The first time I had Ethiopian food was when I was living in Washington DC. Mr B and I got lost late at night trying to find a gig, and we ended up outside this little Ethiopian diner somewhere in the nation's capital. We wandered inside and although we had no idea what was what, we were so delighted in the food, that was unlike anything we'd ever had. Our hosts were just too hospitable - within a few minutes, the beautiful, hypnotic Ethiopian music and accompanying music videos was replaced by MTV!
We were delighted to find so many Ethiopian restaurants to choose from when we moved to Footscray. African Town became the firm favourite, although I must admit we became stuck in a rut and didn't try many others. Don't let the crummy exterior put you off - step inside!
African Town always play Ethiopian pop music and I love its characteristic jangly rhythms, hand drum beats and the slightly staccato way the singers weave their tunes. They have a bar where people come and go, stopping to chat and sip a short black (Ethiopia is the birthplace of coffee) or imbibe in a beer, Ethiopian or otherwise.
We chose a Non-Veg & Veg Combination ($18) and Lega Tibs ($10), which is cubes of lamb, onion and green chilli fried in butter and piled on injera (traditional Ethiopian bread):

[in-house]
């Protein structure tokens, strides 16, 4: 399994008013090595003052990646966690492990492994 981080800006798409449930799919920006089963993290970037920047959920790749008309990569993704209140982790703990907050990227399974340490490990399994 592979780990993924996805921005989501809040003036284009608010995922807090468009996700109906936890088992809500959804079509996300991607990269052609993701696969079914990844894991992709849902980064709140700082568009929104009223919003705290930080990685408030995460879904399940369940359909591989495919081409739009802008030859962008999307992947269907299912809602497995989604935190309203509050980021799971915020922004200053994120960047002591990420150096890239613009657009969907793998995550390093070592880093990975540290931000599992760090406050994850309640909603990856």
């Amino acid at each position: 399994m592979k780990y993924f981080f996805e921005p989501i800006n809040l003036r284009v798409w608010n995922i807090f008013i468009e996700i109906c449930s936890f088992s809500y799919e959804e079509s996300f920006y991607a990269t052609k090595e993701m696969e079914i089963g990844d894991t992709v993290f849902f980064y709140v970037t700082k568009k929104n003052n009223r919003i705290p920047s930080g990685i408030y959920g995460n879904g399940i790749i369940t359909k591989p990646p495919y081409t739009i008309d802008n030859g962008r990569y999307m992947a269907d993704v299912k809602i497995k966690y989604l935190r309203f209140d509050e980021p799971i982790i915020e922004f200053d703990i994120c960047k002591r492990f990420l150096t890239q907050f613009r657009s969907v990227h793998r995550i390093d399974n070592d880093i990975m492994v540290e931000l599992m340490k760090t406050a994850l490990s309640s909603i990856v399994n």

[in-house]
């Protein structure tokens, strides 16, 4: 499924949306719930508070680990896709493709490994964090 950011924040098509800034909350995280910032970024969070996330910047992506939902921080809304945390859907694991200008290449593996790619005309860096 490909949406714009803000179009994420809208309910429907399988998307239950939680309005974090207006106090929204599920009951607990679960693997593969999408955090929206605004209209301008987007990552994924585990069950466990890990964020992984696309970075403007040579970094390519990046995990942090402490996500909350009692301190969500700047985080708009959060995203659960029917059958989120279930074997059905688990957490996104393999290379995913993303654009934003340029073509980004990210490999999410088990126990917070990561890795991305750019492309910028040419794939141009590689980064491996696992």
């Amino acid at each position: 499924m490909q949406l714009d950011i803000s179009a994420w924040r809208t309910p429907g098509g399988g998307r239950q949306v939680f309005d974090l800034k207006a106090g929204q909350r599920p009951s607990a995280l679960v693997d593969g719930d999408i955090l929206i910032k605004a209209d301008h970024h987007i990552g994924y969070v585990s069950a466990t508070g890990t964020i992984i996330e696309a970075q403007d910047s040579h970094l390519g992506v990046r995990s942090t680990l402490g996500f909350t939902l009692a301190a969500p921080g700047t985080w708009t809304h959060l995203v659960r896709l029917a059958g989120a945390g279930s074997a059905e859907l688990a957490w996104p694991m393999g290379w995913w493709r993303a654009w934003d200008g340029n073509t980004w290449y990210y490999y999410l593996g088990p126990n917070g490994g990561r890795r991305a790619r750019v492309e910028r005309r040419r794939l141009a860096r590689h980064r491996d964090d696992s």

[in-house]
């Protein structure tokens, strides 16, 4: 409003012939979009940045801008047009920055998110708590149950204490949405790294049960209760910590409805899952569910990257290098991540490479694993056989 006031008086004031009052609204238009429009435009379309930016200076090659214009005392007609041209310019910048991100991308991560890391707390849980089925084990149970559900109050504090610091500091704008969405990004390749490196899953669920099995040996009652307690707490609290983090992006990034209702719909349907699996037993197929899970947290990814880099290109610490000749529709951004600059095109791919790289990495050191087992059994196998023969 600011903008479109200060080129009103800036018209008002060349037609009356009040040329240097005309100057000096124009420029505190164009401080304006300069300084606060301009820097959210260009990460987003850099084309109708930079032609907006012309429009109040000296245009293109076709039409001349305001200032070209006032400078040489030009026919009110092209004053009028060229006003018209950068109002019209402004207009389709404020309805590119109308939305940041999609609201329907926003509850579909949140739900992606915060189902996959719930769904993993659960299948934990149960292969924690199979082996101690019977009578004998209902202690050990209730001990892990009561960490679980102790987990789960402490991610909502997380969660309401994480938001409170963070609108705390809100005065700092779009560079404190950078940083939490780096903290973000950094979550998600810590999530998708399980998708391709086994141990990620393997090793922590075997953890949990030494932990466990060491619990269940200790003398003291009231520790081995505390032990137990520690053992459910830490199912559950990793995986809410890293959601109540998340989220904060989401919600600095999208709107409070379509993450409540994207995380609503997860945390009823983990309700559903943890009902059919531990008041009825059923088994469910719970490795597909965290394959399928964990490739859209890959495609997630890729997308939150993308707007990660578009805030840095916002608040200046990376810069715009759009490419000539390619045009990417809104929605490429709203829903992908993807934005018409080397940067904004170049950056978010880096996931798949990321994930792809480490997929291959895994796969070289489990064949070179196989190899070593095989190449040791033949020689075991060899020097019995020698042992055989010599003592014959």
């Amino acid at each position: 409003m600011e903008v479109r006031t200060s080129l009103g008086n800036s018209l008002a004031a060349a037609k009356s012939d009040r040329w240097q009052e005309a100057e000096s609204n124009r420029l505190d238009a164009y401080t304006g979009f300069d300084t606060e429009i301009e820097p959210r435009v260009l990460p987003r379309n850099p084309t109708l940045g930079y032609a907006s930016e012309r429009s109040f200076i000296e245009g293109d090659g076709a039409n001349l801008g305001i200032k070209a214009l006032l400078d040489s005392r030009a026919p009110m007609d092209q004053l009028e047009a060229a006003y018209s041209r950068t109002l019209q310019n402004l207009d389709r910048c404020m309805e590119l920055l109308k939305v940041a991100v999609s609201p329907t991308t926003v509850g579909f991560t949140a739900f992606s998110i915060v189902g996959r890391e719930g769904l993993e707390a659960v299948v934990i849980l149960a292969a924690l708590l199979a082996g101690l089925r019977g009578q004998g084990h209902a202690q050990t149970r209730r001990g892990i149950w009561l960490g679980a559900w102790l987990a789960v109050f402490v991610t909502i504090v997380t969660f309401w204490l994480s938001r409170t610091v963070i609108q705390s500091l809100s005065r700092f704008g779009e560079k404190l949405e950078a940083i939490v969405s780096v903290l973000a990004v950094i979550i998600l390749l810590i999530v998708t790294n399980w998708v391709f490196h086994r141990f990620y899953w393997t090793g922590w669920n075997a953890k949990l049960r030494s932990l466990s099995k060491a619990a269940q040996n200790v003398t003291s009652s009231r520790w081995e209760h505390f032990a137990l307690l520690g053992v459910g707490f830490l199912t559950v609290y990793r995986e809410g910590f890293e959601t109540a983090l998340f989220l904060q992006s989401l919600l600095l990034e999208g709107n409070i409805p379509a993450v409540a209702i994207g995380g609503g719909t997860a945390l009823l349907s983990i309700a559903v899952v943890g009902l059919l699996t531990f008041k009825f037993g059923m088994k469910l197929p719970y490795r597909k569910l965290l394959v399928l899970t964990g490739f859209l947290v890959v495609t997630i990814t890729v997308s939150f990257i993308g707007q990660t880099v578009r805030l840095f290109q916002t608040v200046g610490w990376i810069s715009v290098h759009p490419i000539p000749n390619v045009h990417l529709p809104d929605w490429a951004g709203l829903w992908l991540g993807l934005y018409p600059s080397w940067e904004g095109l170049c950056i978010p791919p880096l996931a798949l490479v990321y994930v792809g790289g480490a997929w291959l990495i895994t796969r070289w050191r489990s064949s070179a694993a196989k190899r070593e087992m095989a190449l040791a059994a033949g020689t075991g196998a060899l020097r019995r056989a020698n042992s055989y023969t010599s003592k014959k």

The Lega Tibs was good, with tender lamb, but I think they might have toned it down for us somewhat. I would have liked lots more green chillies! A word about injera: it's made from a fermented batter, so it has a tangy sourdough taste. It's cooked like a pancake that isn't flipped, so one side is covered in little bubbles, perfect for soaking up spicy juices. Traditionally, it's made with a native Ethiopian grain called teff, but here in Australia it is made from a blend of different flours.
The combinations are a great way to try a bit of everything. This one had nine different tastes, but not what was advertised on the menu. I don't mind at all if restaurants substitute what is good on the day, but the last time I went to African Town, the exact same thing happened - they skipped some of the vegie dishes and replaced them with more meat ones, and I even think they repeated one. Vegie dishes are often the most interesting - it's easy to make meat flavoursome, but to make a great vegie dish requires a defter hand. Despite the great music and my cold Ethiopian beer, I began to feel a little disappointed. There were no chicken pieces in the doro wat, it was mainly gravy, and not one of the dishes had any chilli heat. This is not how I remember it being a few years ago, where each dish had its own discrete level of spiciness. I wonder if now they are more popular, they are "dumbing down" their curries, as they think that is what the customer wants?
We had two Ethiopian beers each and it came to $22 each. Despite my quibbles, the food was delicious and we were stuffed to bursting point. The restaurant has really friendly service and a great atmosphere (they are really kid-friendly, too). I just think it's time for me to spread my wings and find a new favourite.
African Town, cnr Nicholson & Irving Sts, Footscray